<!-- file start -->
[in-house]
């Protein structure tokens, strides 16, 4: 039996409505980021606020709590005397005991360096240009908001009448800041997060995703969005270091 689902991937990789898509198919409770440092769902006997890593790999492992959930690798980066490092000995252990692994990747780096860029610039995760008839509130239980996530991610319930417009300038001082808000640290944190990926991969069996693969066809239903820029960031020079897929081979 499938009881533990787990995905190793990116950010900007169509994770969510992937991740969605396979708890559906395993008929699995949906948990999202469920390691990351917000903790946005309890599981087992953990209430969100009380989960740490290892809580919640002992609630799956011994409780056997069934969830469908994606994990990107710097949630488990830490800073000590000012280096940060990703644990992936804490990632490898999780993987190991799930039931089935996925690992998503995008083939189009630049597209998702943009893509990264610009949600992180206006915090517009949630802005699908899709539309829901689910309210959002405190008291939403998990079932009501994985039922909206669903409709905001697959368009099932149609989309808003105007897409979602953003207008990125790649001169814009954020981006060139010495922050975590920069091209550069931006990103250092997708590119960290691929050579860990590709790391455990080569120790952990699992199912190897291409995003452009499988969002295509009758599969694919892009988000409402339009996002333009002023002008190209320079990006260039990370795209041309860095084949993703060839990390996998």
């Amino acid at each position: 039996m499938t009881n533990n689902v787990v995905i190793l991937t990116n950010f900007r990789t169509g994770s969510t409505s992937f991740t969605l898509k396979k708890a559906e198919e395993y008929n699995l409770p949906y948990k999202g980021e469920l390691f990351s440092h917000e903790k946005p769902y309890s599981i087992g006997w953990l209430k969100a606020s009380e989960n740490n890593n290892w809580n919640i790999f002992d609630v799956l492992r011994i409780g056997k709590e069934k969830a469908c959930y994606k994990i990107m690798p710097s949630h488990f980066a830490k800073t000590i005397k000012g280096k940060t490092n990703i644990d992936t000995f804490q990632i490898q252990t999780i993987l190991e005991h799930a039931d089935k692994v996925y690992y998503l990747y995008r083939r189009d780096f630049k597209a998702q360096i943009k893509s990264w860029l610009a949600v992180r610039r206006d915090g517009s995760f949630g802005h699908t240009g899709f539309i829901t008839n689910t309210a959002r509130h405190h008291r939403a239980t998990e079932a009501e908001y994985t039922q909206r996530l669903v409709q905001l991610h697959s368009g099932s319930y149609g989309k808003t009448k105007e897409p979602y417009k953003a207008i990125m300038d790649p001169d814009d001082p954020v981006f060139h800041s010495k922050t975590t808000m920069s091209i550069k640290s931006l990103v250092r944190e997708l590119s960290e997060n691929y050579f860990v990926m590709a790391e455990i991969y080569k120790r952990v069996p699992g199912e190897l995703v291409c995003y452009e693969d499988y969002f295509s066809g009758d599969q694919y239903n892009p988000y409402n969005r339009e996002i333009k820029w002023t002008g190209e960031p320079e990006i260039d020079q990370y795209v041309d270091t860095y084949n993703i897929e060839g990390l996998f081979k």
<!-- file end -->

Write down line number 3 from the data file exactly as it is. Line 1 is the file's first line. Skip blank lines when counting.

């Amino acid at each position: 039996m499938t009881n533990n689902v787990v995905i190793l991937t990116n950010f900007r990789t169509g994770s969510t409505s992937f991740t969605l898509k396979k708890a559906e198919e395993y008929n699995l409770p949906y948990k999202g980021e469920l390691f990351s440092h917000e903790k946005p769902y309890s599981i087992g006997w953990l209430k969100a606020s009380e989960n740490n890593n290892w809580n919640i790999f002992d609630v799956l492992r011994i409780g056997k709590e069934k969830a469908c959930y994606k994990i990107m690798p710097s949630h488990f980066a830490k800073t000590i005397k000012g280096k940060t490092n990703i644990d992936t000995f804490q990632i490898q252990t999780i993987l190991e005991h799930a039931d089935k692994v996925y690992y998503l990747y995008r083939r189009d780096f630049k597209a998702q360096i943009k893509s990264w860029l610009a949600v992180r610039r206006d915090g517009s995760f949630g802005h699908t240009g899709f539309i829901t008839n689910t309210a959002r509130h405190h008291r939403a239980t998990e079932a009501e908001y994985t039922q909206r996530l669903v409709q905001l991610h697959s368009g099932s319930y149609g989309k808003t009448k105007e897409p979602y417009k953003a207008i990125m300038d790649p001169d814009d001082p954020v981006f060139h800041s010495k922050t975590t808000m920069s091209i550069k640290s931006l990103v250092r944190e997708l590119s960290e997060n691929y050579f860990v990926m590709a790391e455990i991969y080569k120790r952990v069996p699992g199912e190897l995703v291409c995003y452009e693969d499988y969002f295509s066809g009758d599969q694919y239903n892009p988000y409402n969005r339009e996002i333009k820029w002023t002008g190209e960031p320079e990006i260039d020079q990370y795209v041309d270091t860095y084949n993703i897929e060839g990390l996998f081979k």